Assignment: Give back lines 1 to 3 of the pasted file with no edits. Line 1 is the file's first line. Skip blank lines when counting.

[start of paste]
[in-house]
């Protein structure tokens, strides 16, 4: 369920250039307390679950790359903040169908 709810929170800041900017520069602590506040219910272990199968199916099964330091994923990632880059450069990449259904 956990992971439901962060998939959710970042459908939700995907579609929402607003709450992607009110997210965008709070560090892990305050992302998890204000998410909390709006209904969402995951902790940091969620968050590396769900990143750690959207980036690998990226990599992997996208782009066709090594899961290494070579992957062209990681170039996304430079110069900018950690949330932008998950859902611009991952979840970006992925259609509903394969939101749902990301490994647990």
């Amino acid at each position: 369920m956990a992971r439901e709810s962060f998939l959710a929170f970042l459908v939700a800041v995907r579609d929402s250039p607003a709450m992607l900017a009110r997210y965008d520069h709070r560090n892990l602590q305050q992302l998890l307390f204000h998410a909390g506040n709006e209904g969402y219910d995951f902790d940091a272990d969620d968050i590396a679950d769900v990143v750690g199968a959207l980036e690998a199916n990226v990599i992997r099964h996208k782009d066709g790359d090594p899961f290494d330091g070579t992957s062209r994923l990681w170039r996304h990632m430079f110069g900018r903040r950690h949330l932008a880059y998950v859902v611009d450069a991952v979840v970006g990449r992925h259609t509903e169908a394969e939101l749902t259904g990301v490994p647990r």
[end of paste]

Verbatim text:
[in-house]
């Protein structure tokens, strides 16, 4: 369920250039307390679950790359903040169908 709810929170800041900017520069602590506040219910272990199968199916099964330091994923990632880059450069990449259904 956990992971439901962060998939959710970042459908939700995907579609929402607003709450992607009110997210965008709070560090892990305050992302998890204000998410909390709006209904969402995951902790940091969620968050590396769900990143750690959207980036690998990226990599992997996208782009066709090594899961290494070579992957062209990681170039996304430079110069900018950690949330932008998950859902611009991952979840970006992925259609509903394969939101749902990301490994647990």
């Amino acid at each position: 369920m956990a992971r439901e709810s962060f998939l959710a929170f970042l459908v939700a800041v995907r579609d929402s250039p607003a709450m992607l900017a009110r997210y965008d520069h709070r560090n892990l602590q305050q992302l998890l307390f204000h998410a909390g506040n709006e209904g969402y219910d995951f902790d940091a272990d969620d968050i590396a679950d769900v990143v750690g199968a959207l980036e690998a199916n990226v990599i992997r099964h996208k782009d066709g790359d090594p899961f290494d330091g070579t992957s062209r994923l990681w170039r996304h990632m430079f110069g900018r903040r950690h949330l932008a880059y998950v859902v611009d450069a991952v979840v970006g990449r992925h259609t509903e169908a394969e939101l749902t259904g990301v490994p647990r």